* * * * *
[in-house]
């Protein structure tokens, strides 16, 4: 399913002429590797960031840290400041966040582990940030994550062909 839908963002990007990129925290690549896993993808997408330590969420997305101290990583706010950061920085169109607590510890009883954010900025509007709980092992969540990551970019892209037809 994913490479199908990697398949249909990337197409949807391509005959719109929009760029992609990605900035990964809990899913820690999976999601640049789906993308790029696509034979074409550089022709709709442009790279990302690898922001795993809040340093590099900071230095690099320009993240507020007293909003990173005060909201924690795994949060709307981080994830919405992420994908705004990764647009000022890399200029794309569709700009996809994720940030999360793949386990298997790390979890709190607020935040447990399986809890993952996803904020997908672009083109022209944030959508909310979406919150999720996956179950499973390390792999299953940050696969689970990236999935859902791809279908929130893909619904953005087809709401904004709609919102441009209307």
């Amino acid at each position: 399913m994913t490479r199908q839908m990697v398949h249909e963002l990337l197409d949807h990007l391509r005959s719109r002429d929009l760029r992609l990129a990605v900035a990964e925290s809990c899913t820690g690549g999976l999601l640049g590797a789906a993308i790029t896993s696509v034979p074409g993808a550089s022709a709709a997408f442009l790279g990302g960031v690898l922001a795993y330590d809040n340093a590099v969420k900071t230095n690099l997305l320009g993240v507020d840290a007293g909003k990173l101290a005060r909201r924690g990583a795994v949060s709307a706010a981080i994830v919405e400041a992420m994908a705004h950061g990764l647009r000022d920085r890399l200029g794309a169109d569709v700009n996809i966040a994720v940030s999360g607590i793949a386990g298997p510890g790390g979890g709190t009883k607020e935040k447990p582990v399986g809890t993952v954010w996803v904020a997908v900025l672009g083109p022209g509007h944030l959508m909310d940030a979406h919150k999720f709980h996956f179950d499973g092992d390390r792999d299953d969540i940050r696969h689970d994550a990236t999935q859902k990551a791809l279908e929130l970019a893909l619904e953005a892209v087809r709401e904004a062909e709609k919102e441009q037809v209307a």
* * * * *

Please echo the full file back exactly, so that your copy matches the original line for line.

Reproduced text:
[in-house]
């Protein structure tokens, strides 16, 4: 399913002429590797960031840290400041966040582990940030994550062909 839908963002990007990129925290690549896993993808997408330590969420997305101290990583706010950061920085169109607590510890009883954010900025509007709980092992969540990551970019892209037809 994913490479199908990697398949249909990337197409949807391509005959719109929009760029992609990605900035990964809990899913820690999976999601640049789906993308790029696509034979074409550089022709709709442009790279990302690898922001795993809040340093590099900071230095690099320009993240507020007293909003990173005060909201924690795994949060709307981080994830919405992420994908705004990764647009000022890399200029794309569709700009996809994720940030999360793949386990298997790390979890709190607020935040447990399986809890993952996803904020997908672009083109022209944030959508909310979406919150999720996956179950499973390390792999299953940050696969689970990236999935859902791809279908929130893909619904953005087809709401904004709609919102441009209307």
């Amino acid at each position: 399913m994913t490479r199908q839908m990697v398949h249909e963002l990337l197409d949807h990007l391509r005959s719109r002429d929009l760029r992609l990129a990605v900035a990964e925290s809990c899913t820690g690549g999976l999601l640049g590797a789906a993308i790029t896993s696509v034979p074409g993808a550089s022709a709709a997408f442009l790279g990302g960031v690898l922001a795993y330590d809040n340093a590099v969420k900071t230095n690099l997305l320009g993240v507020d840290a007293g909003k990173l101290a005060r909201r924690g990583a795994v949060s709307a706010a981080i994830v919405e400041a992420m994908a705004h950061g990764l647009r000022d920085r890399l200029g794309a169109d569709v700009n996809i966040a994720v940030s999360g607590i793949a386990g298997p510890g790390g979890g709190t009883k607020e935040k447990p582990v399986g809890t993952v954010w996803v904020a997908v900025l672009g083109p022209g509007h944030l959508m909310d940030a979406h919150k999720f709980h996956f179950d499973g092992d390390r792999d299953d969540i940050r696969h689970d994550a990236t999935q859902k990551a791809l279908e929130l970019a893909l619904e953005a892209v087809r709401e904004a062909e709609k919102e441009q037809v209307a």